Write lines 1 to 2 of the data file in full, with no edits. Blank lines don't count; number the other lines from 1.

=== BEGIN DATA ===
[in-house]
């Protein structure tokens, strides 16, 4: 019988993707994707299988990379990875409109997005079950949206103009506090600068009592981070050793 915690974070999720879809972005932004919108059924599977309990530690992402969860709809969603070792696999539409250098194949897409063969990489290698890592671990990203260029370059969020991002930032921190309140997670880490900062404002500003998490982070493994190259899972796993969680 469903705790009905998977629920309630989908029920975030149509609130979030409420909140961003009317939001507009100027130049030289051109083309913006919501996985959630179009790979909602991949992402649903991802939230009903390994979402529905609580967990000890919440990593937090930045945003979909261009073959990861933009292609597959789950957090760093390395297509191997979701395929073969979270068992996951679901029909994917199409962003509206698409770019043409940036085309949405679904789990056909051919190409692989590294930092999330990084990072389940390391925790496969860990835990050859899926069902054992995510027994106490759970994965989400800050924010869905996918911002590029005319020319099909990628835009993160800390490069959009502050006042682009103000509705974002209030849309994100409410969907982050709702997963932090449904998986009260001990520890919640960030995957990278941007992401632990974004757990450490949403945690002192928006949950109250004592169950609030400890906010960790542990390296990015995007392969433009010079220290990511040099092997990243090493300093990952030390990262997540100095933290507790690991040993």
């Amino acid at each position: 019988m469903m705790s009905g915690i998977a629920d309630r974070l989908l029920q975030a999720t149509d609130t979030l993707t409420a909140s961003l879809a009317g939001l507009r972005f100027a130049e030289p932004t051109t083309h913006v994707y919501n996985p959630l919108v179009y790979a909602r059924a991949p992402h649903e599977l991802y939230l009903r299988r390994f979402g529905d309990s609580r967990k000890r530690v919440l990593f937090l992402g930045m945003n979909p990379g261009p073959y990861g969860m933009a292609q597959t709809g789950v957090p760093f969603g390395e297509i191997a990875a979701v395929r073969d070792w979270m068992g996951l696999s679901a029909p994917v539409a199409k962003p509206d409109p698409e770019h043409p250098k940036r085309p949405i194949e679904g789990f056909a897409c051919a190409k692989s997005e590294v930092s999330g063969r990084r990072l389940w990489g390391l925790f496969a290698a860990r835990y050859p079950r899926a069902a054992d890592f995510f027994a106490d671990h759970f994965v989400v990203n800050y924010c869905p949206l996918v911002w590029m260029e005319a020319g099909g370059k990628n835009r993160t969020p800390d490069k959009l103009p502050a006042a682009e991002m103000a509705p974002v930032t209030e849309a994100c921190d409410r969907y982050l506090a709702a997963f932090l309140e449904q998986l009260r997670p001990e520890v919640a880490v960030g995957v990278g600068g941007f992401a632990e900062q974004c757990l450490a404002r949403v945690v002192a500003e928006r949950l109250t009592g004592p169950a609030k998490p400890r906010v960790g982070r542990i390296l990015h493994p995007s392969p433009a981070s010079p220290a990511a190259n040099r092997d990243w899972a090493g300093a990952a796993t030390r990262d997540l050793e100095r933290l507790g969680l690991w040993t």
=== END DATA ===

[in-house]
């Protein structure tokens, strides 16, 4: 019988993707994707299988990379990875409109997005079950949206103009506090600068009592981070050793 915690974070999720879809972005932004919108059924599977309990530690992402969860709809969603070792696999539409250098194949897409063969990489290698890592671990990203260029370059969020991002930032921190309140997670880490900062404002500003998490982070493994190259899972796993969680 469903705790009905998977629920309630989908029920975030149509609130979030409420909140961003009317939001507009100027130049030289051109083309913006919501996985959630179009790979909602991949992402649903991802939230009903390994979402529905609580967990000890919440990593937090930045945003979909261009073959990861933009292609597959789950957090760093390395297509191997979701395929073969979270068992996951679901029909994917199409962003509206698409770019043409940036085309949405679904789990056909051919190409692989590294930092999330990084990072389940390391925790496969860990835990050859899926069902054992995510027994106490759970994965989400800050924010869905996918911002590029005319020319099909990628835009993160800390490069959009502050006042682009103000509705974002209030849309994100409410969907982050709702997963932090449904998986009260001990520890919640960030995957990278941007992401632990974004757990450490949403945690002192928006949950109250004592169950609030400890906010960790542990390296990015995007392969433009010079220290990511040099092997990243090493300093990952030390990262997540100095933290507790690991040993």